Walmart said that it has agreed to a pilot program with Cruise, to start early next year, in which Cruise's self-driving vehicles will make contact-free deliveries to Walmart customers from local stores in Scottsdale, Arizona.
In a blog post, Walmart senior vice president Tom Ward said that Cruise's use of electric vehicles was part of the attraction for the retail giant.
"What's unique about Cruise is they're the only self-driving car company to operate an entire fleet of all-electric vehicles powered with 100% renewable energy, which supports our road to zero emissions by 2040," Ward wrote.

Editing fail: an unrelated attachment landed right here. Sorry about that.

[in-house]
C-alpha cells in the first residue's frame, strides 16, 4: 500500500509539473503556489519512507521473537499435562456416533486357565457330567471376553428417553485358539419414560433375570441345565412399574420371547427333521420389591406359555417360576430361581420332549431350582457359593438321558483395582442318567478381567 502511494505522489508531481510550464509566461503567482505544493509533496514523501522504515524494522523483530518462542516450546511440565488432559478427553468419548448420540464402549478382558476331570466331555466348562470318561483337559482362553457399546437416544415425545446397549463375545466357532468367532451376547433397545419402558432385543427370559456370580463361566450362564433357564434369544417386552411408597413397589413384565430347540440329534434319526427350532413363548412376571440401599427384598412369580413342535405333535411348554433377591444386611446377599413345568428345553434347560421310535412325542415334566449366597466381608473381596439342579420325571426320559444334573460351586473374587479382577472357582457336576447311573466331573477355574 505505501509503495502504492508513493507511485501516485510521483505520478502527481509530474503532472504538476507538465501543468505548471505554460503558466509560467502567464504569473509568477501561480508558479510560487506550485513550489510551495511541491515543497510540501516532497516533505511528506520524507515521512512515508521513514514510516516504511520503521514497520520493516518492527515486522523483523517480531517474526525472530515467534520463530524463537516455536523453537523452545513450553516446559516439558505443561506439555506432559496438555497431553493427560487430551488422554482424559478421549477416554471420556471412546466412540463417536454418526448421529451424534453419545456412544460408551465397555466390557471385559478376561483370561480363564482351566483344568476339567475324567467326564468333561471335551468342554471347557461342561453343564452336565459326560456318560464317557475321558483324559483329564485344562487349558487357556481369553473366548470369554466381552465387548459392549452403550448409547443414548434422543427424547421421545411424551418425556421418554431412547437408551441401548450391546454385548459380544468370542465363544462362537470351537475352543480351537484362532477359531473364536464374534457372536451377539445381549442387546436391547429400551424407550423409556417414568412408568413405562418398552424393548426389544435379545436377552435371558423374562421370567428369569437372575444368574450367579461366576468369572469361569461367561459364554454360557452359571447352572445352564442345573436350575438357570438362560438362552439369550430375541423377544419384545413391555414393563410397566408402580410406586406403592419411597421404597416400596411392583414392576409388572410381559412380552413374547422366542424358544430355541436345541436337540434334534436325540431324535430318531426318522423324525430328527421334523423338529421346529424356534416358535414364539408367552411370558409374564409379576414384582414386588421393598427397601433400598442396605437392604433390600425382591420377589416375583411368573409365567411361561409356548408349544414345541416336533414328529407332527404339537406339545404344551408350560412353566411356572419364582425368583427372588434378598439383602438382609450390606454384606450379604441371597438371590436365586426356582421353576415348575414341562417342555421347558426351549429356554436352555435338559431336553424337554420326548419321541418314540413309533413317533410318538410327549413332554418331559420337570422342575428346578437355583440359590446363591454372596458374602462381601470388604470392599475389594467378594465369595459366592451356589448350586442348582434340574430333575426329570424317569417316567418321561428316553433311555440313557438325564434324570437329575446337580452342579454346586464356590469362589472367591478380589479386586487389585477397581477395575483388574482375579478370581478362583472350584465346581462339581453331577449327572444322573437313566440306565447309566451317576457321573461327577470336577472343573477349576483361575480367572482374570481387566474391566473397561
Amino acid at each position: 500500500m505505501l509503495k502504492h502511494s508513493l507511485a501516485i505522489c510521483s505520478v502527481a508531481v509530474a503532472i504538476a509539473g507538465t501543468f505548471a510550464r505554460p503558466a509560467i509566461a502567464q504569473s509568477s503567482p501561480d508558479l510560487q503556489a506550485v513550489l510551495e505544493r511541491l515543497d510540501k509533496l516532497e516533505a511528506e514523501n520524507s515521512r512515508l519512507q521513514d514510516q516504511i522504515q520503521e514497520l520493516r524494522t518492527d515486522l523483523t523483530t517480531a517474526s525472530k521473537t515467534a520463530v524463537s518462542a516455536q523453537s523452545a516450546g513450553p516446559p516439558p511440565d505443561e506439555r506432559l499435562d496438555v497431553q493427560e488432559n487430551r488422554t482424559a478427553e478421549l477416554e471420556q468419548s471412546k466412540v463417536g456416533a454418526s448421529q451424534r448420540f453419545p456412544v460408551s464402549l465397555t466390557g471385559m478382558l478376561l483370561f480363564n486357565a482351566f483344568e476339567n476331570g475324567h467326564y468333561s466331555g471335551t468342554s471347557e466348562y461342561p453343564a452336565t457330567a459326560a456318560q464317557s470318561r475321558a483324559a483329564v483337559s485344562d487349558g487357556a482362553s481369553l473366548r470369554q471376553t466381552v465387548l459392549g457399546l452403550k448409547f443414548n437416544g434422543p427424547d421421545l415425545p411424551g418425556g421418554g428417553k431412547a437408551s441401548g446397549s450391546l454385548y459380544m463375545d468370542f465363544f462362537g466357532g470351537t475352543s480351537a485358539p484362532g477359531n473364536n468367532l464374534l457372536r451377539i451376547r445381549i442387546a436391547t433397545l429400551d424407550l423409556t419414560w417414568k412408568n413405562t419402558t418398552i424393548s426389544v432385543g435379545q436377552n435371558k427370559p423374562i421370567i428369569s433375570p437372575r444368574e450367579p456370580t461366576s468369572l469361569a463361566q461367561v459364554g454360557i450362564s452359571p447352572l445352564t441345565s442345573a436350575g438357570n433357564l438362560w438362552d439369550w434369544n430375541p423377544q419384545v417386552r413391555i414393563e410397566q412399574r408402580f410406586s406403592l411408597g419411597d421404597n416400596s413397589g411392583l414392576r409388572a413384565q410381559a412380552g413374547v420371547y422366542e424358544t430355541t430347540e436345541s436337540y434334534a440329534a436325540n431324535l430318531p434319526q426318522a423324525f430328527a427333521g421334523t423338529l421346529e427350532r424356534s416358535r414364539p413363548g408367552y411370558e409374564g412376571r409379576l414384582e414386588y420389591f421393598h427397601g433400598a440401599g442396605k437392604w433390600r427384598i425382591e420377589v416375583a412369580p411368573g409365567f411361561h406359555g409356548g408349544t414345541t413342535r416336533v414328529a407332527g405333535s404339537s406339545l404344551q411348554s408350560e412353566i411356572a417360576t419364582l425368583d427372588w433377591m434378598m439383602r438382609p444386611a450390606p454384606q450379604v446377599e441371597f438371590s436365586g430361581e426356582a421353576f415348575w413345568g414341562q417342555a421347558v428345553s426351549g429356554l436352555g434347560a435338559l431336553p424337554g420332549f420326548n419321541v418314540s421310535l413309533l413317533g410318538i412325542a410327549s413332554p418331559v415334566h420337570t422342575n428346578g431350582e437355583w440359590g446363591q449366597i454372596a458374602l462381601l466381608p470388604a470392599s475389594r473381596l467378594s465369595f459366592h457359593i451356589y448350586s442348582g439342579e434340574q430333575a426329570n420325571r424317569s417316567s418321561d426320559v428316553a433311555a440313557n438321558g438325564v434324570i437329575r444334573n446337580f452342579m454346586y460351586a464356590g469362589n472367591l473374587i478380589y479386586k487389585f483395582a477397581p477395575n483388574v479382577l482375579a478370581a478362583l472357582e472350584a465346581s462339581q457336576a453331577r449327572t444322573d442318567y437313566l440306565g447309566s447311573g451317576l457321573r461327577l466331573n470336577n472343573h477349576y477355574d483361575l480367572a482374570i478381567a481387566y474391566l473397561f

The pilot builds on Walmart's Express Delivery local-delivery program, launched in April, and could be expanded later next year if all goes well. Express Delivery is currently offered at roughly 2,800 U.S. Walmart stores, the company said.
For Walmart, which has held similar tests with other self-driving companies, the move is a way to further hedge against online rival Amazon (NASDAQ:AMZN), which recently purchased self-driving vehicle start-up Zoox.
For Cruise, the Walmart deal represents a potential opportunity to diversify beyond automated ridesharing taxis, its primary focus. The company, which is controlled by GM and counts Honda (NYSE: HMC) among its investors, is working to complete development of a self-driving taxi based on GM's electric Chevrolet Bolt.